Signage in old photos is very often the key to finding a time-frame and pinpointing location, and you’ll have noticed the plaque affixed to the building on the other side of the enclave, but it’s partially cut off from our view, so we can’t see the full wording on it, nor what appears above that, rather faint, and then, of course, we’re only seeing the last couple of block letters in whatever is displayed there denoting something. I’m wondering if the whole building would have been a church or if that’s a storefront or something like that next to the shrine. But note the images of saints and angels appearing on the stonework surrounding the 3-d crucifixion depiction, leading us to think that at least part of the building was a house of worship.

Last, but most certainly not least:  the mustachioed gentleman standing, leaning a little, next to the archway, in suit and visored hat of the type you can find in other circa 1910’s and ’20’s Russian photos, and high peasant-type boots – he’s a working man, holding one of the tools of his trade, a hand-drill. And then, about to lumber into our view, a draft horse that would have been pulling a cart or wagon.

Below,a clipped view of a Google.com search for antique hand drills:

Sources: Persecution of Christians in the Soviet Union. n.d. (accessed April 2, 2023).

Nov 7, 1917 CE: October Revolution. https://education.nationalgeographic.org/resource/october-revolution/ Accessed April 4, 2023.

“images of antique hand drills.” Google.com search. Accessed April 4, 2023.

Myrle and Kitten

Old photo, white border. Circa 1920s.

Price:  $4.00        Size:  About 2 and 7/8 x 2 and 11/16″

This photograph has optical illusions…..

The young lady is holding a kitten, not a baby raccoon. But the little guy looks like a raccoon – his chin is blending in with the stucco background of the house, giving his snout a more pointed look, and the girl’s fingers of her left hand, supporting the kitty, are creating a pronounced striped look for his tail, like that of a raccoon. Then the barely noticeable name written in ink at the bottom left – that long downward stroke of the capital “M” coincides with the horizontal mortar of the bricks, making the name appear to begin with “F.”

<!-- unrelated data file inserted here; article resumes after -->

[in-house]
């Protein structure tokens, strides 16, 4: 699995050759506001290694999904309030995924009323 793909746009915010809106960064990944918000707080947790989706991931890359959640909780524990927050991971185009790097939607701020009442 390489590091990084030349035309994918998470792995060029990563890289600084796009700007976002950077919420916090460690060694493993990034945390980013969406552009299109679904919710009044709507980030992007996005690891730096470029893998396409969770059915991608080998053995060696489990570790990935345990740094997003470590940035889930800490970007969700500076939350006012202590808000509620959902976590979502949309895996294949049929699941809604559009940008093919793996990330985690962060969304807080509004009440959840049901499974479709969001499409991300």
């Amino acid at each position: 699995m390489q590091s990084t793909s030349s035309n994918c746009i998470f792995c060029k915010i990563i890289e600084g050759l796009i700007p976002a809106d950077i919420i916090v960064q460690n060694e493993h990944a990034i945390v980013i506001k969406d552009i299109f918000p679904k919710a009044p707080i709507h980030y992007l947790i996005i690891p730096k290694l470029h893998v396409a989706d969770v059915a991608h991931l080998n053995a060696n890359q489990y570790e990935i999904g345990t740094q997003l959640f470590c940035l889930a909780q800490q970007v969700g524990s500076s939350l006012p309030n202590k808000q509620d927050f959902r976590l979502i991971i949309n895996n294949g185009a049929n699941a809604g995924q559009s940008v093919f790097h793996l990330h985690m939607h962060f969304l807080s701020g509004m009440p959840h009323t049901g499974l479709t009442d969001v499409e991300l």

For the name Myrle, we can’t be sure on this, but with trying out different possibilities, it seems the best fit. It comes up fairly often in online records and we can find it’s origin:  Old French, meaning blackbird. (So pretty, like the young woman, of course!). And said to have peaked in popularity in 1915.

The writing on the reverse, in pencil and which looks to have blended somewhat with the general soiling over the years, is a major challenge and not seeming to fit the norm for a description. We can make out what looks like “J. J.” and “Belmont[?] Road” and “Jenson.” We’ll have to try to revisit this one from time to time, maybe the rest of the wording will “break through” at some point in the future.

Sources:  “Myrle.” https://www.thebump.com/b/myrle-baby-name. Accessed March 2, 2023.

“Myrle – Meaning of Myrle.” https://www.babynamespedia.com/meaning/Myrle/f. Accessed March 2, 2023.

Young Woman With Horse

Real Photo Postcard. Unused. Circa 1907 – 1909. AZO stamp box. 

Price:  $5.00

No writing on the back, so no way to offer up a great find for any potential descendant on this one. But, sometimes you’re just drawn to a photo or postcard image, and I think this one is beauty in its simplicity:  Girl and horse, part of a barn, a couple of trees, wooden fence, rolling hills – a nice blast back to our rural American past.

Looking off to her left, the young woman in skirt and blouse, hair pulled back in a bow, holding the rope halter of her horse, the animal’s expression faces the camera. (The nuances are lovely – who is looking where.) And first impressions are always interesting. To me, the girl’s skin coloring appears to be a trifle dark; she strikes me as being part Native American or having gypsy background. Of course, that’s only an impression on my part, and not meant to be taken as anything, really – only to share the thought. Do you think she wears wire-rimmed eyeglasses or is that a trick of the light? The horse (no horse expertise here on my part) looks young, and I like the square “star” appearing on his forehead. (Apparently the white markings, other than the vertical blaze, are called stars, no matter their shape.)

Per Playles, this particular AZO stamp box (on reverse) with diamonds in corners is dated from 1905 – 1909. We presume Real Photo Postcards followed the same U. S. postal regulations regarding “Divided Back,” the ruling for which started March 1, 1907. So, the date, at least, can be happily narrowed down to 1907 – 1909.

Sources:  Sanderson, David. “Naming Head Markings on a Horse.” Dallas Equestrian Center, May 13, 2015, http://www.dallasequestriancenter.com/naming-head-markings-on-a-horse/#:~:text=Star,of%20whether%20it%20resembles%20one. Accessed February 11, 2023.

Playle’s:  “Real Photo Postcard Stamp Boxes, A – B.: https://www.playle.com/realphoto/photoa.php. (accessed February 11, 2023).